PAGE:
A Prayer to Our Father

Posted in Prayer

It almost sounds like the beginning of a joke of some type: what does a white Israeli Jew have in common with a black American Christian pastor? But luckily for those of us who appreciate the richness of Scripture from the original Hebrew perspective, the answer is not a joke, but rather a wonderful journey into the Lord’s Prayer, called Avinu (Our Father) in Hebrew.

More and more Biblical scholars are coming to the solid conclusion that at least part, if not all, of the New Testament was originally written in Hebrew. After all, Jesus was a Hebrew, with Hebrew disciples, so the very idea that they would speak and write in Greek needs to be reconsidered. There are currently 28 known transcripts of the book of Matthew written in Hebrew. Nehemia Gordon (the Jew) and Keith Johnson (the Christian) became friends and Bible students together through a series of seeming miracles laid out in the first part of their book, titled A Prayer to our Father. Together, they explored many locations throughout Israel, including the desert where Yahshua (Jesus) fasted 40 days at the onset of his ministry and six different potential sites of the location where he gave the Avinu Prayer. As fascinating as those stories are, you’ll have to read the book to hear them, as the rest of my focus will be on the richness of the prayer itself, as revealed from the Hebrew text. This miniaturized version will hopefully whet your appetite to study not only their complete findings of this one passage, but the vast richness hidden in all of the Hebrew Scriptures.

Although some Christian sources claim that the opening phrase “Our Father” is neither Jewish or Hebrew in origin, Isaiah 63:16, Jeremiah 3:19, and Malachi 2:10 all quickly disprove that idea. The Hebrew Bible repeatedly attributes fatherly characteristics to God. Among his fatherly attributes are that He is our creator, provider, and protector, who reprimands us when necessary.

The next phrase in the Avinu prayer is often said in English as “hallowed be thy name” but a more appropriate interpretation is “may your name be sanctified”. Rather than a simple statement acknowledging that His name is holy, this phrase is a call to action for us to honor His name. The Hebrew Scriptures call him by his true name, YHVH or Yahovah, many thousands of times. He tells us in Exodus 3:15 that his name is to be a memorial forever. Despite a long standing Jewish tradition of not speaking his name, there is no Scriptural basis for this, and when we proclaim his true name, we show honor to him. See Jeremiah 12:16 for some interesting food for thought on this issue. Another aspect of sanctifying his name is to offer praises (Psalm 145:1-2) and perform deeds that bring glory, instead of desecration, to his name (Ezekiel 20:39).

“May your kingdom come” from the Hebrew text is more appropriately translated “May your kingdom be blessed”. A subtle difference in these two is actually of major importance. In the first, his kingdom appears to be in some type of exile, not yet here, but in the second, it is a kingdom that is here now, of everlasting dominion (Daniel 4:34). The Hebrew word for bless is from the root word for knee. One day, every knee will bow (Isaiah 45:23, Romans 14:11, Philippians 2:10) to Yahovah’s eternal kingdom. (If that day has not yet come to you, I pray that you will stop reading and start praying right now.)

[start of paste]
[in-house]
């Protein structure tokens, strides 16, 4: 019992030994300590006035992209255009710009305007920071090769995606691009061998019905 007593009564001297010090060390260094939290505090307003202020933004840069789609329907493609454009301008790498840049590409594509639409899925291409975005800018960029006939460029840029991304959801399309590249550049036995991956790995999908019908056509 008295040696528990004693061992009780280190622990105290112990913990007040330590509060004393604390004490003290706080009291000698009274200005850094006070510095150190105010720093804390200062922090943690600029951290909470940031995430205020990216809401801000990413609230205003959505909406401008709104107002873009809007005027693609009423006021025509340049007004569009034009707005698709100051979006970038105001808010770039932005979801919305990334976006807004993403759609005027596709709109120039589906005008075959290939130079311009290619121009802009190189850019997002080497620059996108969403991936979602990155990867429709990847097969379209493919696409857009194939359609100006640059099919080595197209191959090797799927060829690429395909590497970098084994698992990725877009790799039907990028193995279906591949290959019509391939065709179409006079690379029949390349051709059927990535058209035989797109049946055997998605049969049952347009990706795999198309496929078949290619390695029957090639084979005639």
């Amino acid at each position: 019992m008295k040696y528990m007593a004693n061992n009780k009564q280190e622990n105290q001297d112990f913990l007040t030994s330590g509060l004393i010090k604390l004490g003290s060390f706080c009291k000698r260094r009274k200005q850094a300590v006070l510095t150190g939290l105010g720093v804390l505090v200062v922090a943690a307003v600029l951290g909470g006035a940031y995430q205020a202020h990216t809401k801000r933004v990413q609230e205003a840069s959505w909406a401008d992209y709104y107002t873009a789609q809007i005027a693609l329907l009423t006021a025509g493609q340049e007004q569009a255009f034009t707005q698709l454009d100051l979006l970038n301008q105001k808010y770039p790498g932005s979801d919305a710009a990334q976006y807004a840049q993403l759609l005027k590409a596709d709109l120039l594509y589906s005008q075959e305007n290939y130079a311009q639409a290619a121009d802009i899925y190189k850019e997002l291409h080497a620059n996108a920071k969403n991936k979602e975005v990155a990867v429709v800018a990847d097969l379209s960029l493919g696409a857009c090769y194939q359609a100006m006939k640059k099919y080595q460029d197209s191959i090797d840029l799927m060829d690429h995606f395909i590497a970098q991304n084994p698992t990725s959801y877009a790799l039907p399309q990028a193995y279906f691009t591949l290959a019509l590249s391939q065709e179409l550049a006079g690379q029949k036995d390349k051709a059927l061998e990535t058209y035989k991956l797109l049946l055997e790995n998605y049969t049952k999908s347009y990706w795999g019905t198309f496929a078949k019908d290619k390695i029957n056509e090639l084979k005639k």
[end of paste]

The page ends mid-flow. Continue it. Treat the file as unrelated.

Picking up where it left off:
The Hebrew adds an imperative, shall, to the next phrase, so it reads “your will shall be done”. This is both a statement of fact, and a call to action in our lives. We should acknowledge that Yahovah cares for each and every one of us (the statement of fact) and we invite Him to be intimately involved in our life (the call to action).

In our modern day world, we often take bread for granted, and throw out portions that have become stale, but as recently as a couple of generations ago, your next meal was not something you could just take for granted and nothing was wasted. But in the Avinu prayer, bread does not simply mean physical food. Bread in Scripture is often used to symbolize the Torah, the Word of Yahovah. This part of the prayer asks for both physical and spiritual nurturing from our Heavenly Father. The word “daily” in the phrase “give us this day our daily bread” is from a Hebrew word that is more often translated elsewhere in Scripture as “continually”. We should continually be seeking the Bread of Life.

Next the prayer moves into the idea of forgiveness, and reminds us that our level of forgiveness from Yahovah is dependent upon our willingness to forgive those who have wronged us. Nehemia and Keith explore the original Hebrew word, and why in Greek, the book of Matthew used the word that translates as “debt” while Luke used the word that translates as “sin”. They also consider the reasons behind the prayer being phrased as “us” rather than “me”. Due to the size of this column, I simply don’t have room to cover this, or the remainder of the prayer. If you want to really feel the richness when you recite the Lord’s Prayer, I suggest you visit www.aprayertoourfather.com and explore the hidden treasures that Nehemia and Keith have uncovered for us.